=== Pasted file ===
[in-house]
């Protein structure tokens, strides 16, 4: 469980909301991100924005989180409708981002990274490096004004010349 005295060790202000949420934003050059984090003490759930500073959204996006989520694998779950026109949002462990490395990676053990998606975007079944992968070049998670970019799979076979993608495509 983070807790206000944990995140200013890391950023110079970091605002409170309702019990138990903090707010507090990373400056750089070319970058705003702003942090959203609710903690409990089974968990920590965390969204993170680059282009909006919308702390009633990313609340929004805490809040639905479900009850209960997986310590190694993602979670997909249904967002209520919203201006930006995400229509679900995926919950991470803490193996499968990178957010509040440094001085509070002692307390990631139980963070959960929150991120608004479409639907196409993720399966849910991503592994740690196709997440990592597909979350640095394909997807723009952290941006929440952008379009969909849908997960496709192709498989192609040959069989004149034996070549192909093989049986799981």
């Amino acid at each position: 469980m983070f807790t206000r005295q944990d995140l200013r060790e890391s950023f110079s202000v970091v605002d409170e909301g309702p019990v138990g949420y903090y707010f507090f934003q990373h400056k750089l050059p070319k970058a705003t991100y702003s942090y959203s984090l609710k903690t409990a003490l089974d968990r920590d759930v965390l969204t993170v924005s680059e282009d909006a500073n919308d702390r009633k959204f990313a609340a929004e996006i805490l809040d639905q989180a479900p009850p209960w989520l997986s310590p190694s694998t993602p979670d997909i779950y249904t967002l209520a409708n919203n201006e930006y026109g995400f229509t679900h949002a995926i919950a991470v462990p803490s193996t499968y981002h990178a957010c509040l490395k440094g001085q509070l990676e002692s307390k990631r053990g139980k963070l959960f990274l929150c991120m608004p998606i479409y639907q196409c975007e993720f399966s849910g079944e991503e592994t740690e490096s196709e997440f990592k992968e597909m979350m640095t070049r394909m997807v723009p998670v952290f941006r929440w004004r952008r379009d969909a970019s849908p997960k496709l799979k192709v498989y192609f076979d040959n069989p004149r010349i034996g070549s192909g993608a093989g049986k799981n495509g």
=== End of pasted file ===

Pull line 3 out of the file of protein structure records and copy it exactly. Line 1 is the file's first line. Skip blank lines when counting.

């Amino acid at each position: 469980m983070f807790t206000r005295q944990d995140l200013r060790e890391s950023f110079s202000v970091v605002d409170e909301g309702p019990v138990g949420y903090y707010f507090f934003q990373h400056k750089l050059p070319k970058a705003t991100y702003s942090y959203s984090l609710k903690t409990a003490l089974d968990r920590d759930v965390l969204t993170v924005s680059e282009d909006a500073n919308d702390r009633k959204f990313a609340a929004e996006i805490l809040d639905q989180a479900p009850p209960w989520l997986s310590p190694s694998t993602p979670d997909i779950y249904t967002l209520a409708n919203n201006e930006y026109g995400f229509t679900h949002a995926i919950a991470v462990p803490s193996t499968y981002h990178a957010c509040l490395k440094g001085q509070l990676e002692s307390k990631r053990g139980k963070l959960f990274l929150c991120m608004p998606i479409y639907q196409c975007e993720f399966s849910g079944e991503e592994t740690e490096s196709e997440f990592k992968e597909m979350m640095t070049r394909m997807v723009p998670v952290f941006r929440w004004r952008r379009d969909a970019s849908p997960k496709l799979k192709v498989y192609f076979d040959n069989p004149r010349i034996g070549s192909g993608a093989g049986k799981n495509g």